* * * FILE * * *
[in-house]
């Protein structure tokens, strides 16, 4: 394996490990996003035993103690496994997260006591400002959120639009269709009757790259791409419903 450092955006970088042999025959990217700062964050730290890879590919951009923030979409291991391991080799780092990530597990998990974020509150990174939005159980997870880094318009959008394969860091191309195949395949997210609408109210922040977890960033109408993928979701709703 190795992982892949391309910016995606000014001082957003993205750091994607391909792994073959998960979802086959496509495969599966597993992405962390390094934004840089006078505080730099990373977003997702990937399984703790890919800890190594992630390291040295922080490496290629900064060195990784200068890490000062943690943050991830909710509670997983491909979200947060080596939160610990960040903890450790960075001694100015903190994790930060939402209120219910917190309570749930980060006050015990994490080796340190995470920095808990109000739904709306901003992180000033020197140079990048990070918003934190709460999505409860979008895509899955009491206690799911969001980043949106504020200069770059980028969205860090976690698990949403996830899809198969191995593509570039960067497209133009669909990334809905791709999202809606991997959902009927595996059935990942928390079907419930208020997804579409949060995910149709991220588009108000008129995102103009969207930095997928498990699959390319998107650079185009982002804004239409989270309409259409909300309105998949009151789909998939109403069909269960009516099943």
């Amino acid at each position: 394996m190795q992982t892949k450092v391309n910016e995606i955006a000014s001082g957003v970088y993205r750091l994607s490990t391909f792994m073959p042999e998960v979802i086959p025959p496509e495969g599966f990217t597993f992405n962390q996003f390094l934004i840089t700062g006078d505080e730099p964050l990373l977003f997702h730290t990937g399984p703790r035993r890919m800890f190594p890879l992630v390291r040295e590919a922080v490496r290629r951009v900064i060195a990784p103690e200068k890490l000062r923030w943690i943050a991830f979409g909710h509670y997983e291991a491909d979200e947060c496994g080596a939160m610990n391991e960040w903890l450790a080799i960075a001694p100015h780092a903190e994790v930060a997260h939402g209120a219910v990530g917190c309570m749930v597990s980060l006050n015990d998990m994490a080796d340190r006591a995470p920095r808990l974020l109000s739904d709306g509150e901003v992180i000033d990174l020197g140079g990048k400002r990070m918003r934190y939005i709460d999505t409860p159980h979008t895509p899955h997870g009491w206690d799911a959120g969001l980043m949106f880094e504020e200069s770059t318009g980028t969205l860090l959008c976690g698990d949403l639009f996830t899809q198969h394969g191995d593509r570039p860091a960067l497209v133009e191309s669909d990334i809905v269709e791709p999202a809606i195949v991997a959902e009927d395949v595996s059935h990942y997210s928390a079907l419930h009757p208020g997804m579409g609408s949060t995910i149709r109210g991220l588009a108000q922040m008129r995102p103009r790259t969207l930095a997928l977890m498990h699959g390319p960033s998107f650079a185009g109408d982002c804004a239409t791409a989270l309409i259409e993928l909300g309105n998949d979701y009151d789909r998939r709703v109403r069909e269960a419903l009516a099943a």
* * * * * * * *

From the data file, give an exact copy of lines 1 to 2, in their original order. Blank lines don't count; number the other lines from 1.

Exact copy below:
[in-house]
């Protein structure tokens, strides 16, 4: 394996490990996003035993103690496994997260006591400002959120639009269709009757790259791409419903 450092955006970088042999025959990217700062964050730290890879590919951009923030979409291991391991080799780092990530597990998990974020509150990174939005159980997870880094318009959008394969860091191309195949395949997210609408109210922040977890960033109408993928979701709703 190795992982892949391309910016995606000014001082957003993205750091994607391909792994073959998960979802086959496509495969599966597993992405962390390094934004840089006078505080730099990373977003997702990937399984703790890919800890190594992630390291040295922080490496290629900064060195990784200068890490000062943690943050991830909710509670997983491909979200947060080596939160610990960040903890450790960075001694100015903190994790930060939402209120219910917190309570749930980060006050015990994490080796340190995470920095808990109000739904709306901003992180000033020197140079990048990070918003934190709460999505409860979008895509899955009491206690799911969001980043949106504020200069770059980028969205860090976690698990949403996830899809198969191995593509570039960067497209133009669909990334809905791709999202809606991997959902009927595996059935990942928390079907419930208020997804579409949060995910149709991220588009108000008129995102103009969207930095997928498990699959390319998107650079185009982002804004239409989270309409259409909300309105998949009151789909998939109403069909269960009516099943």